H Turner

90. H Turner
Full name: Hendrick Turner
Ch 1. The Inquiry in Context
Ch 2. Scrutiny Mechanisms
Ch 3. Freedom of Speech
Linked closely with freedom of and from religion, this cornerstone of democracy is
under increasing assault from those who would seek to ban criticism of religion.
Opposition to extremist ideology is not bigotry, it is a moral duty.
Ch 4. Freedom of Religion
There seems to be a rising tide of religiosity in certain circles in Australia and the notion of
'freedom from religion' is frequently sidelined in Governmental policy, practise and
legislation, with little public outcry. A conversation about this needs to be had nationally,
without prejudice, and the ideas and fascinations offered by various religious texts need to be
given proper scrutiny in the light of modernity, lest we run the risk of indulging and being
held hostage by the demands of various would-be theocracies.
The provision of religious Chaplains in state schools is presented under the guise of providing
"counselling" and "guidance" to students, with supposed restrictions applied to proselytising.
This expensive national undertaking has somehow avoided proper scrutiny, despite numerous
high court rulings that the practice is unconstitutional. If counselling services are to be
provided, they should be offered by trained and qualified mental health professionals, not
religious enthusiasts. The notion that proselytising is not happening with Chaplains in schools
is akin to employing dentists who promise not to practise any dentistry. It's absurd.
The imposition of halal certification and halal slaughter on Australian commerce is equally
troubling given recent enthusiasm for the practice expressed by Government ministers,
potentially in conflict with Section 116 of the Australian Constitution. The notion that any
individual set of superstitions can be advocated for and applied to an entire society is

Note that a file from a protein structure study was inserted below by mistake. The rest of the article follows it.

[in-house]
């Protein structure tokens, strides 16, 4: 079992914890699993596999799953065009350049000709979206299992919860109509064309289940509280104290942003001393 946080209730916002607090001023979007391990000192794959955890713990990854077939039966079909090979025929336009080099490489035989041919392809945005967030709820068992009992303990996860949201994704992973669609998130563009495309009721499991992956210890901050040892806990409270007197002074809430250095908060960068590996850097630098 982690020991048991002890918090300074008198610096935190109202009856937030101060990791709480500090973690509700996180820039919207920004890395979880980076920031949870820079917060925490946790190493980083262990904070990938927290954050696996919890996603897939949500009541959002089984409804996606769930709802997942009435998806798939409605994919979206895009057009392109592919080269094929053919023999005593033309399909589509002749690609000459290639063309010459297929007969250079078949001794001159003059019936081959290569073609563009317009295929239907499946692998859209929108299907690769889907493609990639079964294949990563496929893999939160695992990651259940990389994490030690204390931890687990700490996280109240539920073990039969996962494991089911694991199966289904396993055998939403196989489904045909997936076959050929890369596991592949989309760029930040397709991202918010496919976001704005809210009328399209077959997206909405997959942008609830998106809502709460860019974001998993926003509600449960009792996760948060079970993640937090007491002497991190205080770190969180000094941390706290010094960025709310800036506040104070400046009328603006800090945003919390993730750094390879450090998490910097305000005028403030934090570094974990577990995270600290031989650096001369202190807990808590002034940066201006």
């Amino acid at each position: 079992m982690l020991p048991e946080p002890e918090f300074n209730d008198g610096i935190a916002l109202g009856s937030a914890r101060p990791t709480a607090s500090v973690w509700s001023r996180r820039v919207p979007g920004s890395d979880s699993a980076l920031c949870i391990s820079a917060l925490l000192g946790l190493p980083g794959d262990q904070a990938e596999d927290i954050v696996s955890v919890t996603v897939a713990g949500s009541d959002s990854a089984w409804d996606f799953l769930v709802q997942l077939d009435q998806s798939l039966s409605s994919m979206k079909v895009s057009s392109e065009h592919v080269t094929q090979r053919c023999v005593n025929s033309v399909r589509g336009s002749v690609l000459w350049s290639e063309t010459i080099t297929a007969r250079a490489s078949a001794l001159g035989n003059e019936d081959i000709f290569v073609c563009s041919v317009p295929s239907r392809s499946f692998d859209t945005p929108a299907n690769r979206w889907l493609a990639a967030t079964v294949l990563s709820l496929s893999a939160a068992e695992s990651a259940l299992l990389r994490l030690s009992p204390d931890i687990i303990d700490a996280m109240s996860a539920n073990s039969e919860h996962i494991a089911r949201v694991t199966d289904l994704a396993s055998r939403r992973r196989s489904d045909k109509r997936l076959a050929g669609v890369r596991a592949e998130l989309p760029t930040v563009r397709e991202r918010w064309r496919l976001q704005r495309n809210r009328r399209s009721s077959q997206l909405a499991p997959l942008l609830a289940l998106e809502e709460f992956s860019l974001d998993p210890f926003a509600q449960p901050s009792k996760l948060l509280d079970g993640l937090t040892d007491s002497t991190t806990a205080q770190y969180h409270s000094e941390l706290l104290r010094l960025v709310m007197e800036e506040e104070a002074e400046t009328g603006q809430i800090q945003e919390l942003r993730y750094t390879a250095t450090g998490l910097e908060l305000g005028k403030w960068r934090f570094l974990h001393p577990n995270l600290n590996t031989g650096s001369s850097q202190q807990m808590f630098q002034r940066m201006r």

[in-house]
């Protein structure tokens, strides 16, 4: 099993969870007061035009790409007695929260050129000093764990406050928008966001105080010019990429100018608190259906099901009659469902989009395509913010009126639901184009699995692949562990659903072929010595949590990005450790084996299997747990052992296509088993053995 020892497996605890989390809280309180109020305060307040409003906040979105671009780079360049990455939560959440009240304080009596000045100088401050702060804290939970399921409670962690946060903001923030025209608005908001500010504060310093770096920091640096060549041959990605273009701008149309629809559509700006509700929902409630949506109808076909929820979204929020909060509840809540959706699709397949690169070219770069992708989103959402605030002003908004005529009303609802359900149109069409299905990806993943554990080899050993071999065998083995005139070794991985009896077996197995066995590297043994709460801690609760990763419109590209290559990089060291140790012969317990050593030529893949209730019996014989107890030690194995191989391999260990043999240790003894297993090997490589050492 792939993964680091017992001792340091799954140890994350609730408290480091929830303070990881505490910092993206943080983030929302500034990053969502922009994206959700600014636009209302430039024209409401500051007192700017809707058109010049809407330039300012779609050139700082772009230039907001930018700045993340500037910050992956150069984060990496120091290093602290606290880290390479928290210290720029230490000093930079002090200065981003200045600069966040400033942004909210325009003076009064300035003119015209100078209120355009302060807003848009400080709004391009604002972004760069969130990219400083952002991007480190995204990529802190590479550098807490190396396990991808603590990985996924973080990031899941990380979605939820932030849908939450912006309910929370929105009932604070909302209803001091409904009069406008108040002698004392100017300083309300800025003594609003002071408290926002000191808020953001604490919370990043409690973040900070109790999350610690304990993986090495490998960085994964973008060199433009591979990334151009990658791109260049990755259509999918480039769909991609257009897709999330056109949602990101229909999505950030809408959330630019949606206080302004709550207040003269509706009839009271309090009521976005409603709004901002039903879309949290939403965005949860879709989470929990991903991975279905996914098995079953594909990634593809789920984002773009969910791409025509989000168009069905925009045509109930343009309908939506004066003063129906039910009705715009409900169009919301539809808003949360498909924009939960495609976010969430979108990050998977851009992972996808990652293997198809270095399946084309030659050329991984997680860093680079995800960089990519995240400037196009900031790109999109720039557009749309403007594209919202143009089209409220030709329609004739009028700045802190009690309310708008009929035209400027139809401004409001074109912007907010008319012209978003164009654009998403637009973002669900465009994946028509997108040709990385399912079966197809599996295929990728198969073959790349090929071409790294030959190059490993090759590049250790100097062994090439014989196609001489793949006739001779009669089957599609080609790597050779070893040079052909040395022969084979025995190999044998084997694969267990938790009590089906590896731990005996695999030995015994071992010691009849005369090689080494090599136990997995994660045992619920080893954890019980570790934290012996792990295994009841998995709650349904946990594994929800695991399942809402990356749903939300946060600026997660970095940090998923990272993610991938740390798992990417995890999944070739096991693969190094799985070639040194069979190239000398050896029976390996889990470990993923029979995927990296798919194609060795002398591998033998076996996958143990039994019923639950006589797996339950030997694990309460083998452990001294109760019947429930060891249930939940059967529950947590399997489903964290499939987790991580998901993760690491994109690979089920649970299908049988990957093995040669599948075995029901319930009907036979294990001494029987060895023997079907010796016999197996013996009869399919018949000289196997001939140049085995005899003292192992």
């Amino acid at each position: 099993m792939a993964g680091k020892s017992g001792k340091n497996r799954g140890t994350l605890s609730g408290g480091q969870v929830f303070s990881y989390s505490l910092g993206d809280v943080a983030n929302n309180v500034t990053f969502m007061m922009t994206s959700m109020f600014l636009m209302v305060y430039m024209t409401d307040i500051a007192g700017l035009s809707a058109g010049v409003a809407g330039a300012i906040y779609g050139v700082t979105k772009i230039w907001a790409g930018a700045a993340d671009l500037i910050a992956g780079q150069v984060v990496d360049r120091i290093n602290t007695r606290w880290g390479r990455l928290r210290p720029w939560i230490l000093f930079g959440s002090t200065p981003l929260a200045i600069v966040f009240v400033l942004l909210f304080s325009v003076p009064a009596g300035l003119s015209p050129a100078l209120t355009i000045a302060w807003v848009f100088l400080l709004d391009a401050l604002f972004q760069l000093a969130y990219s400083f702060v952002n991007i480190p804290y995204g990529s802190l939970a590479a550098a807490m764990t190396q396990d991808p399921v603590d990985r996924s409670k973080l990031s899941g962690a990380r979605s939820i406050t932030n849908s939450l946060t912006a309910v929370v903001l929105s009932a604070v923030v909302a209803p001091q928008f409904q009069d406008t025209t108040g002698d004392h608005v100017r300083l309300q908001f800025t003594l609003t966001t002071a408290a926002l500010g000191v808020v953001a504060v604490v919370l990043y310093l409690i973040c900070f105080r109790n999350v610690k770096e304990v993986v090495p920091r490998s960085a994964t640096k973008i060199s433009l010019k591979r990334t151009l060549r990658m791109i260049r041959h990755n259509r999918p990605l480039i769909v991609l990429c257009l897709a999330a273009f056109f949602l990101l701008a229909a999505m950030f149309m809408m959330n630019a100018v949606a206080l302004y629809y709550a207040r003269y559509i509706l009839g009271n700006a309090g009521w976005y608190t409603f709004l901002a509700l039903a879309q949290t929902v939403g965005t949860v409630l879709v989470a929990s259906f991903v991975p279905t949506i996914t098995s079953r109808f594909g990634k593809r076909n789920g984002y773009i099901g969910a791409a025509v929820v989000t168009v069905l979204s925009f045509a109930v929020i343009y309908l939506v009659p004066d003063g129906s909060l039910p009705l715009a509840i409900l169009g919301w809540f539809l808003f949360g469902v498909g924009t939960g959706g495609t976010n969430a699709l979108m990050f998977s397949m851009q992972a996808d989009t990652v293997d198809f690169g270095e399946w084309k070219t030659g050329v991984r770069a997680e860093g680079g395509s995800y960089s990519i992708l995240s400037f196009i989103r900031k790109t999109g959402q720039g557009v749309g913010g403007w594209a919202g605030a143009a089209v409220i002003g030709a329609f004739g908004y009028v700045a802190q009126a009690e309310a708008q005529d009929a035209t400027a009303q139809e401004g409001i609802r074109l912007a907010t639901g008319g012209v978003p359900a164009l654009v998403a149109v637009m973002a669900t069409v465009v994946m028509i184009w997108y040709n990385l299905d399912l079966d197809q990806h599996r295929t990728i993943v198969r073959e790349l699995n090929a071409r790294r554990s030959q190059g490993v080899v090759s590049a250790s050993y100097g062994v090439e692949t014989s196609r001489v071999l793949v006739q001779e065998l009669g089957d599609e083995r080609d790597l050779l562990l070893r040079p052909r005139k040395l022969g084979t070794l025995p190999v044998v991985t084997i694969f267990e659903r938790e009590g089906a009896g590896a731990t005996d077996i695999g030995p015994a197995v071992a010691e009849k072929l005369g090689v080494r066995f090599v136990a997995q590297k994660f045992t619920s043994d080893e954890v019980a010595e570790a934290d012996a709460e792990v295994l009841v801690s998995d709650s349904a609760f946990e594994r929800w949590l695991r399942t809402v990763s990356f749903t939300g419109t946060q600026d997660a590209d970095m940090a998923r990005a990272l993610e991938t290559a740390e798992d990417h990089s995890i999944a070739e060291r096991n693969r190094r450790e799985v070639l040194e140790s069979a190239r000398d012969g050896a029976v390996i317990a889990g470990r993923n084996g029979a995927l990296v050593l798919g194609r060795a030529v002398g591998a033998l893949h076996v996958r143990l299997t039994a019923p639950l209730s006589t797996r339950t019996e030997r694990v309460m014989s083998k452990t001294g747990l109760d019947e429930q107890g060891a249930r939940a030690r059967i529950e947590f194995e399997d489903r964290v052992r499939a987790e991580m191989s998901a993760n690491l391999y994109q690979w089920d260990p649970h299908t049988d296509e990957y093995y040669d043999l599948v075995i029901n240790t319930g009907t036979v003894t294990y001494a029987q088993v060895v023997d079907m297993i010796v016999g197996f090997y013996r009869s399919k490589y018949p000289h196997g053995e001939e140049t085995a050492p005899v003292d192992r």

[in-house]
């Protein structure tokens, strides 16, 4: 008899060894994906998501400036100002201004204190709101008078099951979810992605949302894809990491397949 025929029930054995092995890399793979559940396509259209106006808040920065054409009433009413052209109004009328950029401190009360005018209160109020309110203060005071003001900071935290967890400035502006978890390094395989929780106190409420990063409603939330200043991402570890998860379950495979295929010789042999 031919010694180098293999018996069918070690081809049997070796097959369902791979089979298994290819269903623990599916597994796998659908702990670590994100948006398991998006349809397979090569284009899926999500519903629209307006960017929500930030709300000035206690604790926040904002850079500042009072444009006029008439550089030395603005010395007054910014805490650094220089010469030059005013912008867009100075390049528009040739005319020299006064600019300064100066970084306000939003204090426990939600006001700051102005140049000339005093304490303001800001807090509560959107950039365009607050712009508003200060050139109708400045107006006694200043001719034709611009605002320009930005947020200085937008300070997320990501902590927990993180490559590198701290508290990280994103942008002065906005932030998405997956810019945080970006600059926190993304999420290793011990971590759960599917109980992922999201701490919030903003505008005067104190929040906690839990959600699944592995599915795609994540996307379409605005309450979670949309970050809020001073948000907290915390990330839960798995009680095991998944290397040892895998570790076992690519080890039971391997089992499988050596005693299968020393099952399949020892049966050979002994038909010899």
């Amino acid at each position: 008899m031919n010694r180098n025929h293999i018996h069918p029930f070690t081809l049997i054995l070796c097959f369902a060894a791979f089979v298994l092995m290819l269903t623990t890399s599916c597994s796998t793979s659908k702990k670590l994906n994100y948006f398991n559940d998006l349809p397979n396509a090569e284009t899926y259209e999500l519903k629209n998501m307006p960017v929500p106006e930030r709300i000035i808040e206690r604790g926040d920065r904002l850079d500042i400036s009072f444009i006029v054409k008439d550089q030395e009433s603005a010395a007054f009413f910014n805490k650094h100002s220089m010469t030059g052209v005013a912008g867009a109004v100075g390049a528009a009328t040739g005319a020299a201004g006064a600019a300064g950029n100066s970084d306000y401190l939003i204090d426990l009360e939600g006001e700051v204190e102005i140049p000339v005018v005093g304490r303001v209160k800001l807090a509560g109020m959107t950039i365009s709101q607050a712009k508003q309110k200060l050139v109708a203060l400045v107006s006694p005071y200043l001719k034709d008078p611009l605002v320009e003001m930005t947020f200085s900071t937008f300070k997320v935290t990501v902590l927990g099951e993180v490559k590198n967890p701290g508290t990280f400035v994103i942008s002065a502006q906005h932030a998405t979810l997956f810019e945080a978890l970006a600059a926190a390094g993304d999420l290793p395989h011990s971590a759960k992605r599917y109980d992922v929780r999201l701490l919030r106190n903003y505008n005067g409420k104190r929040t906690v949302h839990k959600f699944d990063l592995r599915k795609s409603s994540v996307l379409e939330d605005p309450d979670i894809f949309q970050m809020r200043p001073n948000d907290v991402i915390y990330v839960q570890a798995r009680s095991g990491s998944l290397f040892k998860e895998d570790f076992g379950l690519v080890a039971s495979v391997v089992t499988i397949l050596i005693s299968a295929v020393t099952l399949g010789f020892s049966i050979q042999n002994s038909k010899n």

completely at odds with the notion of freedom of religion, as well as freedom from religion.
The Sikh religion is expressly forbidden from eating meat or other foods that have been
prepared in a ritualistic way, so effectively the consumption of halal products is against their
religion. Additionally, laws that advocate for the humane slaughter of animals are given a
lower priority than those affiliated with the "protection of religious rights". Where
incompatibilities exist between religious dogma and a free society- decisions must not be
taken that favour theology over equality or morality.
Additionally, the concessions and tax allowances currently given to religious institutions need
to be given greater scrutiny. Tests apply to non-religious charities to determine their
charitable worth and eligibility for tax exemptions. These same criteria should be applied to
all churches, mosques, synagogues, and religious institutions, as the current position of
granting automatic tax exemptions merely on the basis of an organisation's religious
affiliation is a tradition that persists from the Dark Ages, and one that today offers no
measurable benefit to society at large. Especially in light of recent revelations about the
unconscionable behaviour of clergy with children, and the subsequent cover-ups, there is no
moral or ethical high-ground that can be legitimately claimed by these institutions, and
certainly no justification for continued concessions funded by tax payers.
We do not brandish phrases like "In God We Trust" on our government buildings or our
currency, yet seemingly for tradition's sake alone, taboos persist about applying proper
scrutiny to religious beliefs and practises and their wide-reaching impacts. While our
Parliaments still recite the Lord's Prayer, it is very difficult to trust that our Governments are
truly taking their jobs seriously. If biblical passages can hold more weight in the minds of our
ministers than scientific evidence regarding climate change, or the present human rights
struggle for marriage equality, this is an issue which requires attention as a matter of urgency.
If a moral principle or statement about reality is true, it is true for all of us, and is quite often
supported by evidence.
Ch 5. Freedom of Association
Ch 6. Freedom of Movement
Ch 7. Property Rights
Ch 8. Property Rights—Real Property
Ch 9. Retrospective Laws
Ch 10. Fair Trial
Ch 11. Burden of Proof
Ch 12. Privilege Against Self-incrimination
Ch 13. Client Legal Privilege
Ch 14. Strict and Absolute Liability
Ch 15. Procedural fairness
Ch 16. Delegating Legislative Power
Ch 17. Immunity from Civil Liability
Ch 18. Judicial Review
General feedback